It’s that word no one likes to utter or even think about.
The word most of us have experienced through our family or friends and pray to God doesn’t happen to us.
At least not until we’re like 120.
Note: I’ve been sitting with a hospice patient lately (more on that in a future post – many reflections), so this is fresh on my mind and I feel it sets the stage for what I want to talk about later. I know, it’s a weird topic but I like talking about it, so you can just read it and deal, or go read something else. 😉
A lot of people get really uncomfortable even reading the word “death.” It used to horrify me. I would lay awake at night praying because I was so scared that I might die in my sleep and I was terrified about what might come after. A lot of people still feel this way… why do you think we have horror films?
Anyway, I’m not scared anymore. Over the past few years I’ve become a lot more comfortable with “it”… you know, death. In some weird way I almost find it comforting. A couple semesters ago I took a grief and loss class as an elective for my nursing program. It was deep, intense, dark, and sparked some passionately emotional and spiritual discussions. I loved it. I had never really considered what I actually thought about death or what the word/concept/idea made me feel/think. Nor had I ever really discussed this with anyone. Because, well, people don’t talk about it. The only people that really do are those fire & brimstone preachers trying to get their congregations to believe in Jesus for the sake of “fire insurance.”
Anyway, during that class all I thought about was death and what it meant to me. If you hung out with me at all during that time I probably talked to you about it and/or asked you what you were passionate about. You see, to me, death is simple… it will happen. It’s ever-present, ever-near, and we never know when it will come. I could die tomorrow. The real question to me becomes – am I OK with that? Am I the person I want to be mentally/emotionally/spiritually/experientially when I die? If we all look deep inside, we probably have some ideal of who/what we want to be on our deathbeds (you know, when we’re like 120). I thought long and hard about the person I want to be. Wrote it down, actually. In detail. And I figured – if this person I’ve written about is who I really want to be, I’ve got some work to do! I’ve got to get busy living and growing and changing now because I never know when my day will come.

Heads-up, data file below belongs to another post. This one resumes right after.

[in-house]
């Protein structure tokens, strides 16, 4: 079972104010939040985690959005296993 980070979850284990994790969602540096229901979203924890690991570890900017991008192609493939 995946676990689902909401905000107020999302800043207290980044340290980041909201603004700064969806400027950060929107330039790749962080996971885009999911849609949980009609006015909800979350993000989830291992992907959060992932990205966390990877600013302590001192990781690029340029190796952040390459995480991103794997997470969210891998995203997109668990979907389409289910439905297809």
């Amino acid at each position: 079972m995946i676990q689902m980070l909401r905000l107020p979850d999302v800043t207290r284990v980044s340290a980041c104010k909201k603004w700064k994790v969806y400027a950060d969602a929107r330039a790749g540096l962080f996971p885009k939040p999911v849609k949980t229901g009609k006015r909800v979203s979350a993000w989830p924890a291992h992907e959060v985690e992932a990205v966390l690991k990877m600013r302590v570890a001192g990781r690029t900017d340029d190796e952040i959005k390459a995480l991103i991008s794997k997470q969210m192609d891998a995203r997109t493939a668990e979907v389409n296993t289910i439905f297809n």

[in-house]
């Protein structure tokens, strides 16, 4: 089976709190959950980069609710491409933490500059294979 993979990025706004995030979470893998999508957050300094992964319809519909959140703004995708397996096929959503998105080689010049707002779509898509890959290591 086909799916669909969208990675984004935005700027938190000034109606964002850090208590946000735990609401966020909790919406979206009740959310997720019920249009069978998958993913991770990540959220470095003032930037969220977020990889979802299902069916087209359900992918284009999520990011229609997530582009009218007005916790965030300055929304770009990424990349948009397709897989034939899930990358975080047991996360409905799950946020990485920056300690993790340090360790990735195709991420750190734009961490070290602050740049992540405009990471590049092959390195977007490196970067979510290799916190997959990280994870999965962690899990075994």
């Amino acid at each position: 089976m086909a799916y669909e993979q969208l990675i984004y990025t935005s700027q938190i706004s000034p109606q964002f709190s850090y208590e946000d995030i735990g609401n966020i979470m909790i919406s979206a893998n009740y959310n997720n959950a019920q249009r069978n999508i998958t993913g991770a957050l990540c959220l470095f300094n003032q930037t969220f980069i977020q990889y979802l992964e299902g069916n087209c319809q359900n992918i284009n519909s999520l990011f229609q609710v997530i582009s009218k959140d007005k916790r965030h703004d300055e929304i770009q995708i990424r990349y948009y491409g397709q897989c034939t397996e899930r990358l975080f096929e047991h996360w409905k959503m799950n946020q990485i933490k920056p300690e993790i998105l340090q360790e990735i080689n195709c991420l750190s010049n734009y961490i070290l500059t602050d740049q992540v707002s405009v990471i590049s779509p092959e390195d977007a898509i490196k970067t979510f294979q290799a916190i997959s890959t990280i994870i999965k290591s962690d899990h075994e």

So rather than a dark cloud of tears and black funeral garb, death became to me a motivator. Death is a reason to live. It’s the punctuation at the end of my life and I want to die with an exclamation mark emphasizing a life well-lived, not a “…” trailing off into nothingness. So death now gives me purpose. Without the fact of death, what is there to live for? What we would find to be joyful for? Why would I bask in the beauty of a blizzard, or the delicious chill of a crisp winter morning? What meaning would any of that have if it were to last forever? And really the same applies to pain and sadness… I would never appreciate my “good” days if it weren’t for the crippling ones. I would never know joy if I’d never walked through the depths of depression. So now I live to grow into my death – to become the spiritually rich, confident, hopeful, loving, accomplished woman I want to be on the day the Lord takes me home.
I could write another 10 pages on this topic but I’ll sign off for now.
I’m going to go drink a beer with my husband. Tonight I think I’ll toast to this beautiful day of life my sweet Savior blessed me with — it’s Him above anyone or anything else who gives me reason to look toward, not fear, death.